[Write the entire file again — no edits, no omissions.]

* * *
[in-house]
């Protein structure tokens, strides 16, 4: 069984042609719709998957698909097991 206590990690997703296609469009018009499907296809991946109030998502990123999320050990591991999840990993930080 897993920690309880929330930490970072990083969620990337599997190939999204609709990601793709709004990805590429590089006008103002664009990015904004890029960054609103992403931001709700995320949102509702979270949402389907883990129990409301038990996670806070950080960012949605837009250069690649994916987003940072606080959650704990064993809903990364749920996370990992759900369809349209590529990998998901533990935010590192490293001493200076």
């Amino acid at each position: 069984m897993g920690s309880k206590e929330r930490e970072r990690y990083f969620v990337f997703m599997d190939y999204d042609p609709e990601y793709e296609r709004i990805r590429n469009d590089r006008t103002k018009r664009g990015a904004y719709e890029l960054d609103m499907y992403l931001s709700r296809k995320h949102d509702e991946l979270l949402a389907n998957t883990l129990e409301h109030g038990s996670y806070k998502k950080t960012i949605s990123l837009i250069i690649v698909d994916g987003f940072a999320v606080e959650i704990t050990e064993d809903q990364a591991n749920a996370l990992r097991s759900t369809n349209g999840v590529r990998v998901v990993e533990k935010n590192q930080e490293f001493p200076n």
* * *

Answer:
[in-house]
């Protein structure tokens, strides 16, 4: 069984042609719709998957698909097991 206590990690997703296609469009018009499907296809991946109030998502990123999320050990591991999840990993930080 897993920690309880929330930490970072990083969620990337599997190939999204609709990601793709709004990805590429590089006008103002664009990015904004890029960054609103992403931001709700995320949102509702979270949402389907883990129990409301038990996670806070950080960012949605837009250069690649994916987003940072606080959650704990064993809903990364749920996370990992759900369809349209590529990998998901533990935010590192490293001493200076």
């Amino acid at each position: 069984m897993g920690s309880k206590e929330r930490e970072r990690y990083f969620v990337f997703m599997d190939y999204d042609p609709e990601y793709e296609r709004i990805r590429n469009d590089r006008t103002k018009r664009g990015a904004y719709e890029l960054d609103m499907y992403l931001s709700r296809k995320h949102d509702e991946l979270l949402a389907n998957t883990l129990e409301h109030g038990s996670y806070k998502k950080t960012i949605s990123l837009i250069i690649v698909d994916g987003f940072a999320v606080e959650i704990t050990e064993d809903q990364a591991n749920a996370l990992r097991s759900t369809n349209g999840v590529r990998v998901v990993e533990k935010n590192q930080e490293f001493p200076n």